View Full Version : How to choose a wetsuit for diving! Part 1 (Scubatoys Blog!)

09-28-2015, 18:14

Unless you have the luxury of scuba diving only in the tropics in mid-summer where the water temperature is 90 degrees, you will want a wetsuit! We lose a lot of body heat while in the water, so even water that feels comfortable for swimming can make us feel cold while diving. Another benefit of wearing a wetsuit while diving is to protect your ski from jellyfish or other stinging underwater creatures!
Wetsuits come in different styles, thicknesses, zipper types and seam constructions. Some are better for sports like surfing and kayaking, so you’ll want to choose a suit designed specifically for scuba diving.
You can rent wetsuits anywhere you rent dive gear. However, you’re taking a risk because you may end up with an ill-fitting or leaky suit, which can be a buzz kill on a dive. Click to learn more about buying vs. renting scuba gear (http://blog.scubatoys.com/should-i-buy-my-own-scuba-gear/).
Let’s Explore the Differences in WetsuitsIn this first part of a two-part series on “How to Choose a Wetsuit for Diving,” we’re going to discuss wetsuit basics. The more you know about wetsuits, the easier it will be to find the best suit for your needs.
How Does a Wetsuit Work?First, in case you’ve never worn a wetsuit, you should know that it does not keep you dry! It is designed to let a little water inside, which is quickly warmed by your body heat. The warm water stays trapped inside the suit, so combined with the insulation from the suit itself, you stay warm. Dry suits, on the other hand, are designed to truly keep the water out and are worn only in very cold conditions (water temps 50° F / 10° C or colder).
Wetsuits are generally made of neoprene, a stretchy, flexible waterproof fabric. The neoprene is made of small, closed cells full of air that provide insulation from the cold. It comes in three basic types, from very flexible (but not as warm) to less flexible (warmest).
Wetsuit ThicknessRecreational wetsuits range from 1 mm to 7.5 mm thick. Generally, the thicker the neoprene, the warmer the suit. However, thicker neoprene is less flexible, making it harder to move your arms and legs.
Some wetsuits have a combination of thicknesses, for example, a 3/2 mm suit will use 3 mm neoprene for the body and 2 mm for the arms and legs, making it easier to move while keeping your core warm.
http://blog.scubatoys.com/wp-content/uploads/2015/08/man-woman-full-wetsuit-200x300.jpg (http://blog.scubatoys.com/wp-content/uploads/2015/08/man-woman-full-wetsuit.jpg)Wetsuit StylesWetsuits come in a variety of styles:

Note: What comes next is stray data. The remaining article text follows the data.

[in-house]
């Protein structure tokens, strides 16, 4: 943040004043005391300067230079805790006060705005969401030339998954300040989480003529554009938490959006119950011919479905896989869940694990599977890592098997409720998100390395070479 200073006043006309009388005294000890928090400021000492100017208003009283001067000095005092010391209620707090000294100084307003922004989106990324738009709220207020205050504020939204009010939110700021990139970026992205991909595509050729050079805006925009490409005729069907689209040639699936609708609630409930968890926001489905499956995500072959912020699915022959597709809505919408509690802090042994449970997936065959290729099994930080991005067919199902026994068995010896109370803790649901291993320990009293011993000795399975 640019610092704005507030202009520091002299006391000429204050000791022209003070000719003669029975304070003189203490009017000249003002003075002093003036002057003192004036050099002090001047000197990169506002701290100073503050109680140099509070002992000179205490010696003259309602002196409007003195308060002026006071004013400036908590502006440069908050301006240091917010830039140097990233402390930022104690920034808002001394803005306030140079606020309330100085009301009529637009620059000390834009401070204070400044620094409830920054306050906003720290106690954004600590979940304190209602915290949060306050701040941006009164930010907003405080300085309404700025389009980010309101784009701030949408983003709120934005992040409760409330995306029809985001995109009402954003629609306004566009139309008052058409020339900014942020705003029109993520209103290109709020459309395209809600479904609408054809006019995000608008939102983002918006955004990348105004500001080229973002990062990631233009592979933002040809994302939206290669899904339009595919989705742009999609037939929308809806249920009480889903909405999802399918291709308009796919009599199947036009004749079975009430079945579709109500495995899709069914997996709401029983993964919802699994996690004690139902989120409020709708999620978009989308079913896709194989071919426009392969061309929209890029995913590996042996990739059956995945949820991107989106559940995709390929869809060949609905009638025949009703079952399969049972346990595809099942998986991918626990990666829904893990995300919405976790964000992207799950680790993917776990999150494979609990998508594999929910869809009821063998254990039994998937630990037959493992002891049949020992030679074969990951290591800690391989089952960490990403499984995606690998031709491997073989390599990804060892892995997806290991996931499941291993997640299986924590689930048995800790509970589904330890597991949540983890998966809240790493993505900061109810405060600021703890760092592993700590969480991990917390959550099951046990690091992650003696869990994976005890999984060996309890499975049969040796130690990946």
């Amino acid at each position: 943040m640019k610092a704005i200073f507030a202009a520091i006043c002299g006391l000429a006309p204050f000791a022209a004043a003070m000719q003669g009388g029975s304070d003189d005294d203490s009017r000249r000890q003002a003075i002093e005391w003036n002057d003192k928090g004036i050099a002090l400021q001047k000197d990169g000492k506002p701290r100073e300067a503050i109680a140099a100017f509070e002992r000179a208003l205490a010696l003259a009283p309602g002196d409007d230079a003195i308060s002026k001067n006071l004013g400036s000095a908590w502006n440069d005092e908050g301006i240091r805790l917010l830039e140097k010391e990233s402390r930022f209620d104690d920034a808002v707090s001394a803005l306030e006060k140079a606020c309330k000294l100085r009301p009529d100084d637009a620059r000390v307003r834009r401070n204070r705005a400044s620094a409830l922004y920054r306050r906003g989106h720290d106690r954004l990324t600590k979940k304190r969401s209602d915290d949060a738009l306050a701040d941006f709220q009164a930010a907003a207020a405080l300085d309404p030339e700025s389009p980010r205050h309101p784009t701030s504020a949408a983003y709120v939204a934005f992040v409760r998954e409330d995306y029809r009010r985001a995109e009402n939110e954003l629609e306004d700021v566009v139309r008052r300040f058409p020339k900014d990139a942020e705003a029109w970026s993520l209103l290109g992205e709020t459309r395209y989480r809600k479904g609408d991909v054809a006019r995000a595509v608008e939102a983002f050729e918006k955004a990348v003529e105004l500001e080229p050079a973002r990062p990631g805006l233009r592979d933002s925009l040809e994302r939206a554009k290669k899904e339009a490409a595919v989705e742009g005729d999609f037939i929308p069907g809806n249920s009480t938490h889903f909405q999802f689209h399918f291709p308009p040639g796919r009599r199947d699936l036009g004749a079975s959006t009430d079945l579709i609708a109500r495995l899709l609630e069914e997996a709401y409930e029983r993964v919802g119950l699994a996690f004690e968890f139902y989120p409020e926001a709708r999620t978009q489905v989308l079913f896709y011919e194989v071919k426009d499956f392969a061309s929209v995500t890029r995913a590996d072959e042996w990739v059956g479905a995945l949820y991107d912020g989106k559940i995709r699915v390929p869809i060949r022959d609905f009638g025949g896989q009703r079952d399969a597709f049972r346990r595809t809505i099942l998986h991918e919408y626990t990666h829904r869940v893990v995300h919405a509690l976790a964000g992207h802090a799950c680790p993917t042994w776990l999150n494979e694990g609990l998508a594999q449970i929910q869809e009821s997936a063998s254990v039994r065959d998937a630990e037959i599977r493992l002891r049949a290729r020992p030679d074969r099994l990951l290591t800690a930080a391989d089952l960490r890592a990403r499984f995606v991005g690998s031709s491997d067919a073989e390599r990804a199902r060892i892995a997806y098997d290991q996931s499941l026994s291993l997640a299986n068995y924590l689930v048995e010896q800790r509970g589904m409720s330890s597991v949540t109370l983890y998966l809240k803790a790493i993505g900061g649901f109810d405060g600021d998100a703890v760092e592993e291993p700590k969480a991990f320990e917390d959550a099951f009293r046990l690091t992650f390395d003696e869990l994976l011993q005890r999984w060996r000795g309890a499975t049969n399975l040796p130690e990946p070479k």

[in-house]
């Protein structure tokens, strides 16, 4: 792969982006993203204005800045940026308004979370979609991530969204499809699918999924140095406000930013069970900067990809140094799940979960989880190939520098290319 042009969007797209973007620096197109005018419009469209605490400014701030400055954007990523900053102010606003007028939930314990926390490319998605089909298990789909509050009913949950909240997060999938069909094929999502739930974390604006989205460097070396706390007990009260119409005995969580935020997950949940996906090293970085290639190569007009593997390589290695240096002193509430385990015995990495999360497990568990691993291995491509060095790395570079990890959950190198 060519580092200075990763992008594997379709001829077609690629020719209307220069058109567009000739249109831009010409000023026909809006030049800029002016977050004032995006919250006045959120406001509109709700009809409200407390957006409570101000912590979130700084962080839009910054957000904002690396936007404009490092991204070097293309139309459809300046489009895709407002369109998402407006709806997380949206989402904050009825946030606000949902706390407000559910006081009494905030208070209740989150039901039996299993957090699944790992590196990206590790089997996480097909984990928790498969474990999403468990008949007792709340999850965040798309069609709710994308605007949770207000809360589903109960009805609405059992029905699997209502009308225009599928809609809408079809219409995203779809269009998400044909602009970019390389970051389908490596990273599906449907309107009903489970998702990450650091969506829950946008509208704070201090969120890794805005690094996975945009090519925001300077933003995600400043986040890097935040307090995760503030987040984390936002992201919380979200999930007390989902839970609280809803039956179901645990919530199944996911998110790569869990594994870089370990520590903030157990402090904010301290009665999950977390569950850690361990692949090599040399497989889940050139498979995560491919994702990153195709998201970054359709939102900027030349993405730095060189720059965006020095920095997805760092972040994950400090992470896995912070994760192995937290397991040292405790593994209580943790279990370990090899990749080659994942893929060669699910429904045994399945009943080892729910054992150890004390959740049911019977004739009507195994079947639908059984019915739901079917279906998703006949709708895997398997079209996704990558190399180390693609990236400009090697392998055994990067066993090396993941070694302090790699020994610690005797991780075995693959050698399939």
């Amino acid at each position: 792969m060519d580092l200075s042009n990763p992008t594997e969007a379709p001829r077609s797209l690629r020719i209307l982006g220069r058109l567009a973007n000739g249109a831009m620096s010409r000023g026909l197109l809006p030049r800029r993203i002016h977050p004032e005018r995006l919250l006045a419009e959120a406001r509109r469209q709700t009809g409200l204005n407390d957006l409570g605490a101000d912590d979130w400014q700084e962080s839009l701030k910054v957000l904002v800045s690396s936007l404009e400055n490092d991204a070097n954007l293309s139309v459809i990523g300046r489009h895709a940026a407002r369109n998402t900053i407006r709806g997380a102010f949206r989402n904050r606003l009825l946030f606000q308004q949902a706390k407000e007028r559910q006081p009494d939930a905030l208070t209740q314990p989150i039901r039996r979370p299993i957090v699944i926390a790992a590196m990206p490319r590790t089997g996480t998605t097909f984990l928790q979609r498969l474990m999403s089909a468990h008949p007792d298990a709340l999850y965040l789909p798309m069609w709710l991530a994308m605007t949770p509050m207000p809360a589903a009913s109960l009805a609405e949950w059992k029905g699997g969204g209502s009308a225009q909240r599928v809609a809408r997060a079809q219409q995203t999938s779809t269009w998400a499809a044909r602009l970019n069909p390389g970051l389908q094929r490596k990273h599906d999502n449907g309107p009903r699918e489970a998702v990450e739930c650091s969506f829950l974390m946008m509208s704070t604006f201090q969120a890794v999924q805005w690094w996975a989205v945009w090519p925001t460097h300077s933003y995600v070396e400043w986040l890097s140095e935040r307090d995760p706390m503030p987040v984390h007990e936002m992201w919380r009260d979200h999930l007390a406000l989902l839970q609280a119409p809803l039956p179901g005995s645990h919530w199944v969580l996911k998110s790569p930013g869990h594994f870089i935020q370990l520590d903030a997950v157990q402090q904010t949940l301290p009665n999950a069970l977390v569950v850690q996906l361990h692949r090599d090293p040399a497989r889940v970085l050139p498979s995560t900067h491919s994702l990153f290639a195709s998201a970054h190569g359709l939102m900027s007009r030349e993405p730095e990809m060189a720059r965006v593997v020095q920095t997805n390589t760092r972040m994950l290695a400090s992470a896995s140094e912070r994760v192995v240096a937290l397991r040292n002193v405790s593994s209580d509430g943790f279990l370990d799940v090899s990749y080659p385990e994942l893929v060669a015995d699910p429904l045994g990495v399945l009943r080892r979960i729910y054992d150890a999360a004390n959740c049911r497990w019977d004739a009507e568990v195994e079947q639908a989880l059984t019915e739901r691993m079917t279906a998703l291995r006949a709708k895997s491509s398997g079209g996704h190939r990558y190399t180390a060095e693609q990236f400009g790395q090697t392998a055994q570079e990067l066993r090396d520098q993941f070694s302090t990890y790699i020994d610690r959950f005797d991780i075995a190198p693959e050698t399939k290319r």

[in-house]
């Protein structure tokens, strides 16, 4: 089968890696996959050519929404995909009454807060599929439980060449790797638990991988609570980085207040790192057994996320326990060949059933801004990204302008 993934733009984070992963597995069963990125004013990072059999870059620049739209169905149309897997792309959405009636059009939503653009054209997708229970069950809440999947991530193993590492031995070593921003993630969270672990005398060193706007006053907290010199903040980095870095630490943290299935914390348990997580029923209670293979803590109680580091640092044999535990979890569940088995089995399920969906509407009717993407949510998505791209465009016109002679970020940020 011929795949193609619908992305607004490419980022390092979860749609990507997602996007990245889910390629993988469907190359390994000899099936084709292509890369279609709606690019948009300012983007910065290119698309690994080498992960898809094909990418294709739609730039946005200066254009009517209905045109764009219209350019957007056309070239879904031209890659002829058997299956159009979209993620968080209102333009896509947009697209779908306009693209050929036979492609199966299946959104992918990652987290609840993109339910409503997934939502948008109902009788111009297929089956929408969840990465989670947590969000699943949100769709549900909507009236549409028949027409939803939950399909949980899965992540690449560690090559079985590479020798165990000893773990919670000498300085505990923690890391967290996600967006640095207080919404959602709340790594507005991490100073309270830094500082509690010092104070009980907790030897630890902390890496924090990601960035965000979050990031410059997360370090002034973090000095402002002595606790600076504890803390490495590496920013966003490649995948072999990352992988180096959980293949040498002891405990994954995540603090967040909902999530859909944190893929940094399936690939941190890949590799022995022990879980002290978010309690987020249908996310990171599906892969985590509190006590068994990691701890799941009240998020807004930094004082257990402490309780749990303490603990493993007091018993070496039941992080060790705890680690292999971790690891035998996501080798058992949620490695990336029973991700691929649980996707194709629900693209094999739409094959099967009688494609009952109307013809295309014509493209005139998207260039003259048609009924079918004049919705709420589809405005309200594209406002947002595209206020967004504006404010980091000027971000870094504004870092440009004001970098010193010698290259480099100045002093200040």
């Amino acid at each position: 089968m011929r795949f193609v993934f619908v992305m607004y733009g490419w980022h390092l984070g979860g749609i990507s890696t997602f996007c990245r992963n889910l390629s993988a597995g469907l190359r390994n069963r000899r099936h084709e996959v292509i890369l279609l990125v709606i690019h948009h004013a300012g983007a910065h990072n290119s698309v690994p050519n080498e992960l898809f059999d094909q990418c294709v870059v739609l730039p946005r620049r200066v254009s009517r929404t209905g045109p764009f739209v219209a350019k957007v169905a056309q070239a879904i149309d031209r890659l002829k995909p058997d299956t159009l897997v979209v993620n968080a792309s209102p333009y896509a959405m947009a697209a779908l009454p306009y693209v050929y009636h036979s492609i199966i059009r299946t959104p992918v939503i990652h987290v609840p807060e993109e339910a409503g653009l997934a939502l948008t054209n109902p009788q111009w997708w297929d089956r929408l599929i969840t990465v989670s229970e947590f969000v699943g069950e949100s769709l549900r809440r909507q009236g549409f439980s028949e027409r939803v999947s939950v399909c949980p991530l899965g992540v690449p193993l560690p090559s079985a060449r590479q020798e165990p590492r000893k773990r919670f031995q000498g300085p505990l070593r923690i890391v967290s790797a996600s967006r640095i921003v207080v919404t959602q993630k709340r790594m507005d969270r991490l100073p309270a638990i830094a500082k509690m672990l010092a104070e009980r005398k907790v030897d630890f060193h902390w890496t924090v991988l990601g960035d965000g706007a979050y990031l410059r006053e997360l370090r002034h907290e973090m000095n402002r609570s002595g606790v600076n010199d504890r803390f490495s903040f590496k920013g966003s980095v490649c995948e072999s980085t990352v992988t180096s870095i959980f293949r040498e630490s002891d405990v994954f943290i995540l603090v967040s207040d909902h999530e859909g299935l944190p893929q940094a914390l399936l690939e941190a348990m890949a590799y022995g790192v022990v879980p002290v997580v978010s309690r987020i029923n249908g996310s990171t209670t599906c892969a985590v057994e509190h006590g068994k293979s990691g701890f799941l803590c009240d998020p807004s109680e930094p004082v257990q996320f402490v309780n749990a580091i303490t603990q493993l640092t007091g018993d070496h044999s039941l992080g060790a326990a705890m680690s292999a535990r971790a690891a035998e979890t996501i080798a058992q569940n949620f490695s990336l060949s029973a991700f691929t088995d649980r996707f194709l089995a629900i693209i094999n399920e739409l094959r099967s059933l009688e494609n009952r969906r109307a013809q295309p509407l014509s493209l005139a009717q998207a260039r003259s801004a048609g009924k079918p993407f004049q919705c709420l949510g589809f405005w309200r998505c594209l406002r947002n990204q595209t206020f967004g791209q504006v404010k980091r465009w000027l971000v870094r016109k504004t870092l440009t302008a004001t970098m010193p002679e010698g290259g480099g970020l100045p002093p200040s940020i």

Full Wetsuit: covers the entire body, including the arms and legs to the wrists and ankles. These come in varying thickness for different water temps.

http://blog.scubatoys.com/wp-content/uploads/2015/08/men-woman-shorty-wetsuit-200x300.jpg (http://blog.scubatoys.com/wp-content/uploads/2015/08/men-woman-shorty-wetsuit.jpg)Shorty Wetsuit: covers the body, but has short sleeves and shorter legs, ending above the knee. These are designed primarily for warm water.

Farmer / Long John Wetsuit: covers the entire body but does not have sleeves. A second, long-sleeved piece is worn over it. These are designed primarily for cold water temps.

Vest: covers the torso but has no sleeves, primarily used in very warm water to keep the torso warm.

http://blog.scubatoys.com/wp-content/uploads/2015/08/longjohn-suit-man-woman-200x300.jpg (http://blog.scubatoys.com/wp-content/uploads/2015/08/longjohn-suit-man-woman.jpg)Rashguard Shirt / Skin Suit: while not technically wetsuits, these are made of Lycra and offer minimal warmth. They are worn for sun / skin protection or under a wetsuit for added warmth and protection from chafing.

Wetsuit Seam SealsThe seams that hold the wetsuit together come in a variety of types too:

Flatlock Stitching: lies flat again your body and can allow a little water in – for warm water.
Sealed: seams are glued and blind stitched, meaning the stitching does not go all the way through the neoprene – warm to cool water use and almost no water in.
Sealed and Taped: same as Sealed, with an added interior tape – very cold water use and no water in.

ZippersLast but not least, wetsuits come with different zipper configurations:

Back Zipper: runs down the back with a long cord you can reach to zip and unzip. The most common type, these are generally easier to get in and out of but water can seep in.

Short Back Zipper: shorter zipper, usually found on cold water suits because less risk of water entering but are more difficult to get in and out of.

Chest Zipper: zipper runs across the chest with minimal water leakage, but are difficult to get in and out of, and you cannot wear it unzipped to the waist like you can with back zip suits.

If you live in the Dallas area, call Scuba Toys at 877-728-2243 or stop by our shop at 1609 S. Interstate 35E, Carrollton, TX 75006 and we can help you find the perfect suit!

Or check out our huge online selection (http://www.scubatoys.com/store/search_results.asp?iLevel=1&txtsearchParamCat=26) – we offer hassle free returns and exchanges if something doesn’t fit.

Check out Part 2: How To Choose a Wetsuit for Diving (http://blog.scubatoys.com/part-2-how-to-choose-a-wetsuit-for-diving/).

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